Peter Clinch Guest

    Hywel Davies wrote:

    > Can anyone recommend some sensible metal-edged touring / mountain skis for
    > say, Scottish touring, some piste use, and some use on track-set trails ?


    For a single ski that can do a bit of everything reasonably well that's
    currently available my good pal Stefan (BASI telemark and nordic
    instructor, Telemark Ski Company teacher/group leader and owner of
    enough pairs of skis to start a shop) seems to think the Fischer E109 is
    a pretty good piece of kit. He got his at Mountain Spirit.
    I use some Dynastar Montagne Plus, which is basically a rebadge of the
    old Tua Escape, and if you can find any about I've found them to be a
    good ski, though I've only used them on piste when I haven't got wider
    skis with me.

    Beyond the ski, what binding... 3 pin rat-traps are probably best for
    touring as they're light and simple, though for piste work or steeper
    descents a cable is better. Riva 3s are still pretty light, easier to
    get into than 3 pins and give a bit more downhill control, and if you
    loosen off the cables shouldn't be /too/ bad for a tour. The 3pin/cable
    from Voile can be used as a pin binding if you take the cable off so in
    some ways you get the best of both worlds, but they're a total PITA to
    get into in fluffy snow if you're using the cables and the pins
    together. You choose, you lose...

    > I own a pair of Asnes Mountain extreme - superficially similar, ie long and
    > thin, but can't really get on with them; specifically can't get them to
    > stick to the
    > snow for touring at all, and can't Telemark that well on them either


    Echoing Chris's thoughts, I wonder how long they are? Skis length
    should be related to weight, but some people sell them on height: you're
    4" taller than me and weigh about the same... My Montagnes are 200s,
    I think, and so are Roos's Morottos. Anything over that would possibly
    be a bit too long (though I'm not familiar with the ski's general
    characteristics).

    Beyond that, for getting kick 'n stick it helps to do some pure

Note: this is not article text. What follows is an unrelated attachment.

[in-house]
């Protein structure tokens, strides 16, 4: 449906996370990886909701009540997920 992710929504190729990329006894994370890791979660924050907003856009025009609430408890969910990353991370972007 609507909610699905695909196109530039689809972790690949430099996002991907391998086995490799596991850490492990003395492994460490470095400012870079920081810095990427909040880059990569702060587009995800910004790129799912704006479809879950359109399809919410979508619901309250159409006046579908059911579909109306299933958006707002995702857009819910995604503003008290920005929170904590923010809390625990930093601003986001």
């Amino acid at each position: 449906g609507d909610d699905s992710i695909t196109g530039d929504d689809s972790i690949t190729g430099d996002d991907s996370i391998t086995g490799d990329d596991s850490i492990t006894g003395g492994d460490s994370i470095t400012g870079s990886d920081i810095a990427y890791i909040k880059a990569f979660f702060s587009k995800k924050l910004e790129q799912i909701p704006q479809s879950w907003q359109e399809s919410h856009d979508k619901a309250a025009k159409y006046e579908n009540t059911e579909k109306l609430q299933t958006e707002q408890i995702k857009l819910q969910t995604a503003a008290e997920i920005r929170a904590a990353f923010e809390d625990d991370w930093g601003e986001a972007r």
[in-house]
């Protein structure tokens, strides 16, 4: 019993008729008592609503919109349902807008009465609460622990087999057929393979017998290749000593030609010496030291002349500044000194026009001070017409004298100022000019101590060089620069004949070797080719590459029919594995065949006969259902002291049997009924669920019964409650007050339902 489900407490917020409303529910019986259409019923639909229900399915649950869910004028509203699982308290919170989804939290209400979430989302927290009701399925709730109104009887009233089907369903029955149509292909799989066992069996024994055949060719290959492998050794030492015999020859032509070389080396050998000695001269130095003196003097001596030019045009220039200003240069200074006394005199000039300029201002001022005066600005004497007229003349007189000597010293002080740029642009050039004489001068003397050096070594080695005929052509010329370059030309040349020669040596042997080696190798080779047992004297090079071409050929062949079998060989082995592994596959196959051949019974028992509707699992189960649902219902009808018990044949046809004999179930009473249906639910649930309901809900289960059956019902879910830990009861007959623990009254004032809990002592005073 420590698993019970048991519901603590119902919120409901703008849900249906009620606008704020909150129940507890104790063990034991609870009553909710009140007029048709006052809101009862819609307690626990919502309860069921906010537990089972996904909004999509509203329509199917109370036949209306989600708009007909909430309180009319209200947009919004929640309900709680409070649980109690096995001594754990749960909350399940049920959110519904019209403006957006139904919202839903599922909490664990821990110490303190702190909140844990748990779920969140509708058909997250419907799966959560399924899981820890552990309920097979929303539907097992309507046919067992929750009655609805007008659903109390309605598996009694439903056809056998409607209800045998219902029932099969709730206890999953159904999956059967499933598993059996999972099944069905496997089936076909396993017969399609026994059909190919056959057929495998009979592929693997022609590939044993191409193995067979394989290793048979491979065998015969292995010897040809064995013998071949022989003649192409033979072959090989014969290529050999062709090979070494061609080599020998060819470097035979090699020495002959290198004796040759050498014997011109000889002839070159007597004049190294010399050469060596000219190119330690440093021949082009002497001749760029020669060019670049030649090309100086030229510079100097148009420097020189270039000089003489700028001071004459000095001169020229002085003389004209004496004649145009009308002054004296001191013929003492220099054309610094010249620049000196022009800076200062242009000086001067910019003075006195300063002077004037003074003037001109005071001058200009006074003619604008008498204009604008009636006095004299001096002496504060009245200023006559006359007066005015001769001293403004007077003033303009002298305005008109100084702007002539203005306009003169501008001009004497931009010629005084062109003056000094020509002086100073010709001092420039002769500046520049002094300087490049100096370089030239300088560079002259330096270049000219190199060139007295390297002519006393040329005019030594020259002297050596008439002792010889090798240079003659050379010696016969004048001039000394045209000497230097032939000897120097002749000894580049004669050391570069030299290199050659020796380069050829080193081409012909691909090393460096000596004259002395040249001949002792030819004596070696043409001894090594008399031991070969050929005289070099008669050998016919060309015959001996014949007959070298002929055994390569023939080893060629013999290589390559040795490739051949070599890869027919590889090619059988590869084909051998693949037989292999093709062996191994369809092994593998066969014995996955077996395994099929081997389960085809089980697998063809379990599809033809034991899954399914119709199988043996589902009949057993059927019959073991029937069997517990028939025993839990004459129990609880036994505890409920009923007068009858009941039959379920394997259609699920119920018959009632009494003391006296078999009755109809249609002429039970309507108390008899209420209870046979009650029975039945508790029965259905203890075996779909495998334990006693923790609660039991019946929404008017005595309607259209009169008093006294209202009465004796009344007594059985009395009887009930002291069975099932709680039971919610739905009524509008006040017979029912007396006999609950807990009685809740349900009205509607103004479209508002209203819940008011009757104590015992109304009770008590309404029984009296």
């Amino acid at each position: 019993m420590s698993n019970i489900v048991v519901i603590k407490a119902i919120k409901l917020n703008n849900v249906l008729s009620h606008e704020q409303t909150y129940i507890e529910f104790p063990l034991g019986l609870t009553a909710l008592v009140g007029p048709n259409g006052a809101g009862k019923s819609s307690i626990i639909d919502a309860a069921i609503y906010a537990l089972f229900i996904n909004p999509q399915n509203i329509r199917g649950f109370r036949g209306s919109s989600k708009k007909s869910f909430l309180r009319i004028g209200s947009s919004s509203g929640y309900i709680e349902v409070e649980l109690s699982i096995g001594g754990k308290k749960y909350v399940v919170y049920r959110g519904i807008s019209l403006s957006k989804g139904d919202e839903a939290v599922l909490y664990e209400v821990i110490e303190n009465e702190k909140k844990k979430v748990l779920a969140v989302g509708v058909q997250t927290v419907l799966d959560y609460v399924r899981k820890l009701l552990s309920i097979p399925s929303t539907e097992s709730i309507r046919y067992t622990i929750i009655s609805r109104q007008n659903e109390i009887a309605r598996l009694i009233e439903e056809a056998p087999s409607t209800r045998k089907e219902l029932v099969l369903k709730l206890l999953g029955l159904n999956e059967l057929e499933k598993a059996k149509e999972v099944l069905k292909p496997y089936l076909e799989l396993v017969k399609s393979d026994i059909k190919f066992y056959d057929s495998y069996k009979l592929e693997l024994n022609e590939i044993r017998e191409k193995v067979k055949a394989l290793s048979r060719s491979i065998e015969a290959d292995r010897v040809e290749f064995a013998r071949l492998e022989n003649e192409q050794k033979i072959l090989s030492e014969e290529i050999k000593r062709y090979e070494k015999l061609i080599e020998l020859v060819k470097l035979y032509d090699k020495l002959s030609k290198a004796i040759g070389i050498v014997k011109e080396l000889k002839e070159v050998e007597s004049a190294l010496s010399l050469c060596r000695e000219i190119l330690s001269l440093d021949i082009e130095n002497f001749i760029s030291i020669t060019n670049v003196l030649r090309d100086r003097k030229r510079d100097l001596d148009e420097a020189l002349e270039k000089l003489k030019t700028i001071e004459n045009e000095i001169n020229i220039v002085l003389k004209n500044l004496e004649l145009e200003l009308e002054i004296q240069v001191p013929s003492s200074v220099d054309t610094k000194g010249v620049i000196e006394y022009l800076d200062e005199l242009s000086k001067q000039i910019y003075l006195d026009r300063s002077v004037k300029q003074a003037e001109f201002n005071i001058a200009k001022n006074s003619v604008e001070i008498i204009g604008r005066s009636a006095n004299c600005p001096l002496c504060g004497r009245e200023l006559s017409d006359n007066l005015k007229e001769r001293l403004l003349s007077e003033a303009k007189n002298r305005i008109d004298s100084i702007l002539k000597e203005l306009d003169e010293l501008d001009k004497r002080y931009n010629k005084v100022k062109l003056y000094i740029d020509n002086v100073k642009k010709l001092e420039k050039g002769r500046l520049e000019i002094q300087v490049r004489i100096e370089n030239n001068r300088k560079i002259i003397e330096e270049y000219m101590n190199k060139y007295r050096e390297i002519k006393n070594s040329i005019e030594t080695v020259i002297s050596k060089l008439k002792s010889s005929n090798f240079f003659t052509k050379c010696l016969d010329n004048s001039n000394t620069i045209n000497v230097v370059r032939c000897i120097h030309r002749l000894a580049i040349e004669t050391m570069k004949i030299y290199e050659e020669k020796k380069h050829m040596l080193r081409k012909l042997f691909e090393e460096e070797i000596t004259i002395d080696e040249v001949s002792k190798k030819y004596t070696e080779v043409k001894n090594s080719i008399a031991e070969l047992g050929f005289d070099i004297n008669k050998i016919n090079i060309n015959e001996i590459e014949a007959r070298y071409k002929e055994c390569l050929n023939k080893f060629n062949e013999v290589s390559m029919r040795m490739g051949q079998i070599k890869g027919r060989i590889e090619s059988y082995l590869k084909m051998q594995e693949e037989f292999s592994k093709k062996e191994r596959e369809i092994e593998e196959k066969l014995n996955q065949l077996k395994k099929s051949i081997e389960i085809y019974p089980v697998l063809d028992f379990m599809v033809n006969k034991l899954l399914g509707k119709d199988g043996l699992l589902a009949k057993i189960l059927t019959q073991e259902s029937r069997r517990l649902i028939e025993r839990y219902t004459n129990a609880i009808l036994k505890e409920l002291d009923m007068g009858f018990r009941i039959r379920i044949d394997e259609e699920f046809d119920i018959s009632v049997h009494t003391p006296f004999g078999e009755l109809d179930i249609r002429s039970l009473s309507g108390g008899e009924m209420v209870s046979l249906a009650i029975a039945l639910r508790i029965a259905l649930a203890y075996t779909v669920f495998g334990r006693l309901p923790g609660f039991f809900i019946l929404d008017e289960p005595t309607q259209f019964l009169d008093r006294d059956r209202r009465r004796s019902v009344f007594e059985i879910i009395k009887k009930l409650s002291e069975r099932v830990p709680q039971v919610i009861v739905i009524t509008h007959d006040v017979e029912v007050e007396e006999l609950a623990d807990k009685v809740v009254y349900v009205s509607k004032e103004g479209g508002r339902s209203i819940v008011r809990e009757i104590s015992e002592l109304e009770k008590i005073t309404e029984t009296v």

lightweight work and get your technique honed a bit with some
    instruction on diagonal stride. Or you could carry a heavier pack! ;-)

    Telemarking is actually a pretty difficult thing to do well, and it
    should be noted that it's not actually anything you need to /know/. The
    only teles I've done on tour were purely recreational, and stems and
    ploughs are frankly much more useful. Teles are more *fun* and there
    are times they should work better than anything else, but a touring ski
    is not the easiest way to learn: starting on fat planks and then working
    back to the thinner ones once you've got your moves is probably an
    easier way to go. Further note that the traditional nordic camber of a
    touring ski makes telemarking specifically more difficult, as the 50/50
    weight of a tele means it's quite hard to edge the ski under your foot
    in comparison to flatter skis, so don't worry /too/ much about teles.

    For practice, and quite probably the chance to try a pile of skis, think
    about signing up for the Braemar Telemark Festival March 11/13th.

    > also used a model called K2 Piste-off - only for telemarking - which were
    > fine, but I don't think these are touring skis at all.


    Kinda depends how one defines "touring". IIRC the Piste Off is designed
    for (no surprises) forays off-piste, which certainly /can/ be touring,
    but as far as covering undulating ground rather than up something steep
    on skins and back down something steep without them they wouldn't be any
    much use.

    > value in my hiring lightweight trail-only x-country stuff since it's always
    > rather horrible cheap waxless stuff, and this is a bit too specialised to
    > buy.


    For use purely in Scotland, yes, given the low slow is so unreliable
    now, but if you're prepared to take them abroad then they're thin and
    light enough to slip into a ski bag alongside the other skis without
    trouble and are much more fun to actually do cut trails on. A set of
    waxing combi skis (I use Fischer LS Combis) with either an NNN3 or SNS
    binding and appropriate boots and proper track poles is faster and
    lighter than metal edgers, and will skate a lot better too unless it's a
    sheet of ice. They /can/ go off formally cut trails too, and usually a
    ski holiday involves taking such skis into hilariously inappropriate
    spots... ;-)

    Pete.
    --
    Peter Clinch Medical Physics IT Officer
    Tel 44 1382 660111 ext. 33637 Univ. of Dundee, Ninewells Hospital
    Fax 44 1382 640177 Dundee DD1 9SY Scotland UK
    net [email protected] http://www.dundee.ac.uk/~pjclinch/
     
  9. Hywel Davies

    Hywel Davies Guest

    Thanks for all the really helpfull replies.

    I'll try the "piece of paper" test, one of those really obvious things I